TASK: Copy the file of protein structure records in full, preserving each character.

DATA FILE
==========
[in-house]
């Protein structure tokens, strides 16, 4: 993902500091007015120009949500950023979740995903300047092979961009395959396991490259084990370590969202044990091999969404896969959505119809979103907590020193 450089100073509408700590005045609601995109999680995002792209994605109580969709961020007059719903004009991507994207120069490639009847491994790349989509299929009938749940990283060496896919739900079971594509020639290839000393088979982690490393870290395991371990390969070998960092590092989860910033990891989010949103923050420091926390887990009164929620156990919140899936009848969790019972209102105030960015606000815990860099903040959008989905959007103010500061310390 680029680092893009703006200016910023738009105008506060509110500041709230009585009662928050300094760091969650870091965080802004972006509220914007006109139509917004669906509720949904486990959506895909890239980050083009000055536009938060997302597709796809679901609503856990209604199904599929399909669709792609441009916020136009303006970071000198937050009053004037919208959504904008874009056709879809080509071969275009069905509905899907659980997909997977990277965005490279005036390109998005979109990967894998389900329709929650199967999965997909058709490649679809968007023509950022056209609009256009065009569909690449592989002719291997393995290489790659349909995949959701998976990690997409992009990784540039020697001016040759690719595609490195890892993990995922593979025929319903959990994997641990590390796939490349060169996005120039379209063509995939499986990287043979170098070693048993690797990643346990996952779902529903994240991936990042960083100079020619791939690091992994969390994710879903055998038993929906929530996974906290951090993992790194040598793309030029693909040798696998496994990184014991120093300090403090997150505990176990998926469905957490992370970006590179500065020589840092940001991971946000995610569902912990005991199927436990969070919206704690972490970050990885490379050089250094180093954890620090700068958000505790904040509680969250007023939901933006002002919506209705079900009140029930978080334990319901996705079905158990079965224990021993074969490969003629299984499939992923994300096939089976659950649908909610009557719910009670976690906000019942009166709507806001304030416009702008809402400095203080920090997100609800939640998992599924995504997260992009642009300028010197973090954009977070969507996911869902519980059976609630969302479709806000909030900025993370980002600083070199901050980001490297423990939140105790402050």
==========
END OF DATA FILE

[in-house]
């Protein structure tokens, strides 16, 4: 993902500091007015120009949500950023979740995903300047092979961009395959396991490259084990370590969202044990091999969404896969959505119809979103907590020193 450089100073509408700590005045609601995109999680995002792209994605109580969709961020007059719903004009991507994207120069490639009847491994790349989509299929009938749940990283060496896919739900079971594509020639290839000393088979982690490393870290395991371990390969070998960092590092989860910033990891989010949103923050420091926390887990009164929620156990919140899936009848969790019972209102105030960015606000815990860099903040959008989905959007103010500061310390 680029680092893009703006200016910023738009105008506060509110500041709230009585009662928050300094760091969650870091965080802004972006509220914007006109139509917004669906509720949904486990959506895909890239980050083009000055536009938060997302597709796809679901609503856990209604199904599929399909669709792609441009916020136009303006970071000198937050009053004037919208959504904008874009056709879809080509071969275009069905509905899907659980997909997977990277965005490279005036390109998005979109990967894998389900329709929650199967999965997909058709490649679809968007023509950022056209609009256009065009569909690449592989002719291997393995290489790659349909995949959701998976990690997409992009990784540039020697001016040759690719595609490195890892993990995922593979025929319903959990994997641990590390796939490349060169996005120039379209063509995939499986990287043979170098070693048993690797990643346990996952779902529903994240991936990042960083100079020619791939690091992994969390994710879903055998038993929906929530996974906290951090993992790194040598793309030029693909040798696998496994990184014991120093300090403090997150505990176990998926469905957490992370970006590179500065020589840092940001991971946000995610569902912990005991199927436990969070919206704690972490970050990885490379050089250094180093954890620090700068958000505790904040509680969250007023939901933006002002919506209705079900009140029930978080334990319901996705079905158990079965224990021993074969490969003629299984499939992923994300096939089976659950649908909610009557719910009670976690906000019942009166709507806001304030416009702008809402400095203080920090997100609800939640998992599924995504997260992009642009300028010197973090954009977070969507996911869902519980059976609630969302479709806000909030900025993370980002600083070199901050980001490297423990939140105790402050």